Understanding Hezbollah: The Influential Iran-Backed Organization Along Israel's Border
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Understanding Hezbollah: The Influential Iran-Backed Organization Along Israel’s Border

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Hezbollah

(CTN NEWS) – Hezbollah is an Iran-backed Islamist organization known for having one of the most powerful paramilitary forces in the Middle East.

It is primarily based in the region along the Israel-Lebanon border.

The presence and activities of Hezbollah have the potential to significantly impact the ongoing conflict between Hamas and Israel and could even escalate into a broader regional conflict.

It’s essential to understand that Hezbollah’s involvement in regional conflicts has far-reaching implications, and its actions often contribute to the complexity of the Middle East situation.

The Origins Of Hezbollah

Hezbollah’s origins trace back to the aftermath of Israel’s invasion of Lebanon in 1982, during which Israeli forces seized nearly half of Lebanon’s territory, including the capital, Beirut.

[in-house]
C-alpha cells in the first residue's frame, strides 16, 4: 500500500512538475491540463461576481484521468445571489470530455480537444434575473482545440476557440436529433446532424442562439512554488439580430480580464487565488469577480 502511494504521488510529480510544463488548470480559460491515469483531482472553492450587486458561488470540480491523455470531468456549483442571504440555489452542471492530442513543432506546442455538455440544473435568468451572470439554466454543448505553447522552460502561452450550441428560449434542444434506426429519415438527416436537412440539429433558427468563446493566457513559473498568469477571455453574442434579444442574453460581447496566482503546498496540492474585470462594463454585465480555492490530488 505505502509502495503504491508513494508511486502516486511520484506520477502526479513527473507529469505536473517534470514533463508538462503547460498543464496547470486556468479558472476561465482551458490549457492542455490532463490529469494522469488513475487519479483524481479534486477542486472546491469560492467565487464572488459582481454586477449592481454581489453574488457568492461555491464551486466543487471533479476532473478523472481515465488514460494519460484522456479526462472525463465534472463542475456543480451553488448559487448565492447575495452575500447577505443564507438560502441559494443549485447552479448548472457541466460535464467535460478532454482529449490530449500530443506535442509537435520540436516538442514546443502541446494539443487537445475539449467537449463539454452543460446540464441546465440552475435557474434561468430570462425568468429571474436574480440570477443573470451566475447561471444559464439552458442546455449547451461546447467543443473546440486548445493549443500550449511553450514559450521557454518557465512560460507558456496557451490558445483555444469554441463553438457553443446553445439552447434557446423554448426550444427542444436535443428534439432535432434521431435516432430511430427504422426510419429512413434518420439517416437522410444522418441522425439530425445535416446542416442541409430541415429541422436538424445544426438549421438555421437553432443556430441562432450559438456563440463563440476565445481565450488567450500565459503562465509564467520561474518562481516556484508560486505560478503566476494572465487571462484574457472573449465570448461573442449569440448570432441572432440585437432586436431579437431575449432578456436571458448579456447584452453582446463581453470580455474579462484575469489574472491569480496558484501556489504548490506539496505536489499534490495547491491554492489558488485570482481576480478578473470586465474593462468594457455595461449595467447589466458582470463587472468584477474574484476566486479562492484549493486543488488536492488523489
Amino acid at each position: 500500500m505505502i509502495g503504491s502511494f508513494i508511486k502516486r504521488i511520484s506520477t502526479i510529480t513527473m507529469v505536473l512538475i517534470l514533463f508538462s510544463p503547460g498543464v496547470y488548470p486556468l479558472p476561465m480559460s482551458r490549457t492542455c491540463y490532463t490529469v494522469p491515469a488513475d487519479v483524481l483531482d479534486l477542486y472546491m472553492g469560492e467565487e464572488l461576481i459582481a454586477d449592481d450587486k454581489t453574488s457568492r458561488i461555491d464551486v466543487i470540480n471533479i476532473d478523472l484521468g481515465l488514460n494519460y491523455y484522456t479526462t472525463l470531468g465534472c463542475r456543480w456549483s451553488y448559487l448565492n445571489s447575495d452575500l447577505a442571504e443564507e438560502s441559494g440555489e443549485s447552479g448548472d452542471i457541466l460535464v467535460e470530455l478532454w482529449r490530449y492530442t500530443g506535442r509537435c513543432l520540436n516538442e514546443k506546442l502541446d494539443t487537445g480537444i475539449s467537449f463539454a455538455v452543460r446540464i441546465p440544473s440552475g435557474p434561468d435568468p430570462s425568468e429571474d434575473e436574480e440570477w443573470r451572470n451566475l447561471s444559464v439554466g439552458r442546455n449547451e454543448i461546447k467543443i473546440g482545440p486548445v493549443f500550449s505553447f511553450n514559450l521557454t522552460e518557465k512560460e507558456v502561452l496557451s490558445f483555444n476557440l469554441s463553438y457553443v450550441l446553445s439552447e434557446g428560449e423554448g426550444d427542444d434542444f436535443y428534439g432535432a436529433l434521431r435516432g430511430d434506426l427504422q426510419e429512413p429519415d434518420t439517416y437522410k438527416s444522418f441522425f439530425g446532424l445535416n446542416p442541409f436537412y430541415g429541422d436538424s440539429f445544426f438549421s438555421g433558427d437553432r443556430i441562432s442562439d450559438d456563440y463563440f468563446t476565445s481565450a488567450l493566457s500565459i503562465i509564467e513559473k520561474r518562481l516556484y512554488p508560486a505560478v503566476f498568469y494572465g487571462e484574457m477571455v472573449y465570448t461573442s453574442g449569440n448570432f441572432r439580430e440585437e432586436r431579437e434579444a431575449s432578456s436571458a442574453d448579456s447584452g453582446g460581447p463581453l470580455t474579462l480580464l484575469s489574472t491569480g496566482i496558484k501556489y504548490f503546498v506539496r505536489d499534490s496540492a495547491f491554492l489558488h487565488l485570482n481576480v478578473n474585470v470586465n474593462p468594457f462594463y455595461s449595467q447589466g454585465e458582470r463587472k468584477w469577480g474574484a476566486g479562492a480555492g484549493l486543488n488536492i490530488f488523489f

In the course of this invasion, Israeli forces, in collaboration with right-wing, Israel-aligned Christian Lebanese militias, imposed a siege on the western part of Beirut with the aim of expelling Palestinian militants.

This military operation resulted in a devastating toll, with reports from that era indicating more than 17,000 casualties.

It also brought to light one of the darkest chapters in the region’s history: the massacre at the Beirut refugee camp of Sabra and Shatila, an event of significant bloodshed.

The Kahan Commission of Inquiry, established by Israel, indirectly held Israel accountable for the massacre, which was executed by right-wing Christian Lebanese combatants.

Estimates of the death toll at Sabra and Shatila vary considerably, ranging from 700 to 3,000, underscoring the profound tragedy and the complex historical context surrounding this harrowing incident.